He asked a simple question, “What are your goals for this year?” I couldn’t answer. I have no idea. I really wanted to scream at him (but didn’t). If I could answer questions like that, maybe, just maybe, I wouldn’t have sought therapy to begin with! Then, he asked what my goals for therapy are. Yeah, same reaction — complete shut down. All I remember is the argument going on in my brain for me to SHUT UP! when I tried to fill the awkward silence by voicing my concerns again that therapy is a waste of time. And before I knew it, he was handing me his business card, telling me to email him when, for all intents and purposes, I was ready to actually “talk.” He literally said, “The ball’s in your court.” As if this, my life, is some sort of petty, manipulative game.

If the ball is in my court, I choose NOT to play the fucking game!!! Perhaps, by simply making that statement or writing about any of this publicly is indeed “playing the game;” but I take a very literal approach to my life, no-nonsense. I hate drama in real life. It feels like a waste of time. Drama is for television and fiction novels at best, just as games are for people who feel competition is a necessary part of life. The two go hand in hand and are part of the illusion that creates suffering.

I’m left wondering, “What the hell is wrong with me?!” The same question that has plagued me since early childhood.

I took his card. I left in silence without saying a word. I was livid; but more so, I was hurt. As I drove home in my car, I cried the tears triggered by a deep sorrow — despair that I may never heal, despair that I’m left to face it all alone yet again. One of my favorite parks in the area was on the way home; so I decided to stop at the last-minute to go for a walk and try to clear my mind. Nature walks typically quiet my thoughts to a more manageable level. Considering it was only 33° that day and I was wearing dress shoes rather than my usual hiking shoes, it may not have been the best idea; but I needed to test a theory.

Safely back home, I cried more. I vented to KR when he got home from work. I vented to my case manager the next day. The thought occurred to me that I should quit case management as well, but that small part of me whispered, “No, not yet.” Maybe my case manager is right. Maybe I would benefit more from a life coach rather than a therapist, but part of me feels that too much from my past still affects my conscious mind and interferes with my ability to move forward. I don’t know how to process any faster. I can only grow from that which I understand, at the pace my brain allows me.

The echoes of my past are as jumbled a mess as ripples on a lake, as hard to decipher as a nightmare in heavy sleep.

I’m convinced that depression is a grieving process — stuck grief. Most people don’t give themselves enough time to grieve losses, myself included. When we push away that grief by carrying on as always, it prolongs the grief. Having lost a lot in my life, I wonder if I will ever properly process all of the emotions that I fight to this day, particularly when the emotions themselves trigger such a strong flight response that I simply check-out for a while. It’s usually when I’m most stressed and depressed that I end up isolating myself the most. The majority of the time, I just want to be left alone. Solitude has been my one saving grace. However, it has its price as well. I meant for therapy to be my “reality check,” to assist me in coming to terms with my chaotic past. Sometimes, I need help in gauging what is rational and what is irrational. The anxiety that I feel daily as a result of this constant second-guessing is equally chaotic and overwhelming. Is it really too much to ask for one person who is willing to help me remain grounded, to help me recognize what so often I cannot — that I’m slipping too far down the rabbit hole?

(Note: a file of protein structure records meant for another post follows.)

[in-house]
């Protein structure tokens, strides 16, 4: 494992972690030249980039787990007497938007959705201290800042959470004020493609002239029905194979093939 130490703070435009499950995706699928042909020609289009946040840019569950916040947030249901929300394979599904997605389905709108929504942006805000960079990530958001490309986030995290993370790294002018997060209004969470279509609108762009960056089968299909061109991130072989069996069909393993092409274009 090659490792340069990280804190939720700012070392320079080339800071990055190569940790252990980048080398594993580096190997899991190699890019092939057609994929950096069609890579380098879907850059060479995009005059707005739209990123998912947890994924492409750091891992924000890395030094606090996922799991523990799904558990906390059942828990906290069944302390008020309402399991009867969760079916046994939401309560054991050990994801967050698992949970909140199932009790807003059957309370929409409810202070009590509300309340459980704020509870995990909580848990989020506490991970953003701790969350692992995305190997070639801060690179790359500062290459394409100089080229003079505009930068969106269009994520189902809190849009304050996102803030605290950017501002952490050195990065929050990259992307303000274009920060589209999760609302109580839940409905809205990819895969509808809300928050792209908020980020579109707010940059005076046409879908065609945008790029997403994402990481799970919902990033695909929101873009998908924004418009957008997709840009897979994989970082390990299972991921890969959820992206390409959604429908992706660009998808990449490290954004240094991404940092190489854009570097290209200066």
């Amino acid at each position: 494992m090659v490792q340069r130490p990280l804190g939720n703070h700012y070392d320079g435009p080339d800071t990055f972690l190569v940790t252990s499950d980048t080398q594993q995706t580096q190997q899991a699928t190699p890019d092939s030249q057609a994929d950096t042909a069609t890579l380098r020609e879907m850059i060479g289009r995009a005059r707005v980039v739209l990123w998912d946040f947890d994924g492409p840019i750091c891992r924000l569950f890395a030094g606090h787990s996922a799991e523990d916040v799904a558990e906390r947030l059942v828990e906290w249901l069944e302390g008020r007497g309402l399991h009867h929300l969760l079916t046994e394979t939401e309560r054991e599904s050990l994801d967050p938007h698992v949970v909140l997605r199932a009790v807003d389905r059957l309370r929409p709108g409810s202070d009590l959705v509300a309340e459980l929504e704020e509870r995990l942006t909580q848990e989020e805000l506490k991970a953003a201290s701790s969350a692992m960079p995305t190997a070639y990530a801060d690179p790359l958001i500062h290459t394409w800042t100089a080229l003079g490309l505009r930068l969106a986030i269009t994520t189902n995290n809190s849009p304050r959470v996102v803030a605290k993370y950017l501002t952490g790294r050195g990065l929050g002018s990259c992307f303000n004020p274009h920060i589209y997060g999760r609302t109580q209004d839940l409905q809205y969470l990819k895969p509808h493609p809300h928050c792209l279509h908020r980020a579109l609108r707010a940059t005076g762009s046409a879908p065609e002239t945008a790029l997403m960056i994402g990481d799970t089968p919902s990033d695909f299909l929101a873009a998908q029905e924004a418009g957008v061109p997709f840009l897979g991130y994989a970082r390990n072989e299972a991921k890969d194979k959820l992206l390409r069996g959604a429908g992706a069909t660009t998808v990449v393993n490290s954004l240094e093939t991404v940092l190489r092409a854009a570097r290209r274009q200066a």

I don’t know what the future holds or if I will ever be able to maintain a healthy lifestyle, let alone successfully maintain employment. The only conclusion I have made from all of this self-reflection and introspection is that I am flat-out exhausted. My life is a minute-by-minute struggle on a daily basis to keep my head above water. I’m tired of bottling everything up. I’m tired of having no one to talk to about this incredibly difficult time in my life. I’m tired of feeling worthless. I’m tired of second-guessing everything I say.

And most of all, I’m tired of remaining silent.

This is my chance to tell my side of the story.


~ Finitoque ~

This is where I will end My Story (for now, maybe). It’s seems only fitting to end it where therapy ends. I apologize for the length and redundancy in parts. For those of you who remained loyal in reading My Story and those who stopped by for a briefer glimpse into my crazy world, my bizarre reality —

I thank you sincerely and wish you all the best. 

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2 thoughts on “My Story – Part 13 (Chaos Reviewed)

  1. Pingback: My Story – Part 12 | Echoes of My Past

  2. Pingback: A Break from the Storm | Echoes of My Past